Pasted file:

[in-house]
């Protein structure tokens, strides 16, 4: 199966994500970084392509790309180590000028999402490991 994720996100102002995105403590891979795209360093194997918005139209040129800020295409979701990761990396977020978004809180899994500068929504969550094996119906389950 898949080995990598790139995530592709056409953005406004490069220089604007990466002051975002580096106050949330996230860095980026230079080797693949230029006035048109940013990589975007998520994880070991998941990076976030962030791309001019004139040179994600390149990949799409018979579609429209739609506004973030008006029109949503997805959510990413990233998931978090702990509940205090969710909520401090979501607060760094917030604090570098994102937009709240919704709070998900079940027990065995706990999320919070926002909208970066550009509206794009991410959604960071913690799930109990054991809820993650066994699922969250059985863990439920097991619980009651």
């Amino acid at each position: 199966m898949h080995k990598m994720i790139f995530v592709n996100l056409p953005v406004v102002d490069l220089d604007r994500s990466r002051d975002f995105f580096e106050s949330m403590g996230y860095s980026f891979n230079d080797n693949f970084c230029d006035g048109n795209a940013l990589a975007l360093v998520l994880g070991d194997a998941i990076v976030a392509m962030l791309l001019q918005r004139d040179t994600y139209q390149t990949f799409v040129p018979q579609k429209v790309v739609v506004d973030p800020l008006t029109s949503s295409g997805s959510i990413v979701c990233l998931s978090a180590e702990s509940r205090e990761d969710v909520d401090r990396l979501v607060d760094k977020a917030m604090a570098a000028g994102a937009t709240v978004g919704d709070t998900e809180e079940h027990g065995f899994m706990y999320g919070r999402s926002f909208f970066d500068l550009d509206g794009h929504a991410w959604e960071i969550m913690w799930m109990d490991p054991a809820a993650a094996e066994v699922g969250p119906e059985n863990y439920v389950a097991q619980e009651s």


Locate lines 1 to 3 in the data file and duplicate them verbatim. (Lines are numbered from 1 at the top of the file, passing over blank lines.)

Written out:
[in-house]
């Protein structure tokens, strides 16, 4: 199966994500970084392509790309180590000028999402490991 994720996100102002995105403590891979795209360093194997918005139209040129800020295409979701990761990396977020978004809180899994500068929504969550094996119906389950 898949080995990598790139995530592709056409953005406004490069220089604007990466002051975002580096106050949330996230860095980026230079080797693949230029006035048109940013990589975007998520994880070991998941990076976030962030791309001019004139040179994600390149990949799409018979579609429209739609506004973030008006029109949503997805959510990413990233998931978090702990509940205090969710909520401090979501607060760094917030604090570098994102937009709240919704709070998900079940027990065995706990999320919070926002909208970066550009509206794009991410959604960071913690799930109990054991809820993650066994699922969250059985863990439920097991619980009651």
């Amino acid at each position: 199966m898949h080995k990598m994720i790139f995530v592709n996100l056409p953005v406004v102002d490069l220089d604007r994500s990466r002051d975002f995105f580096e106050s949330m403590g996230y860095s980026f891979n230079d080797n693949f970084c230029d006035g048109n795209a940013l990589a975007l360093v998520l994880g070991d194997a998941i990076v976030a392509m962030l791309l001019q918005r004139d040179t994600y139209q390149t990949f799409v040129p018979q579609k429209v790309v739609v506004d973030p800020l008006t029109s949503s295409g997805s959510i990413v979701c990233l998931s978090a180590e702990s509940r205090e990761d969710v909520d401090r990396l979501v607060d760094k977020a917030m604090a570098a000028g994102a937009t709240v978004g919704d709070t998900e809180e079940h027990g065995f899994m706990y999320g919070r999402s926002f909208f970066d500068l550009d509206g794009h929504a991410w959604e960071i969550m913690w799930m109990d490991p054991a809820a993650a094996e066994v699922g969250p119906e059985n863990y439920v389950a097991q619980e009651s």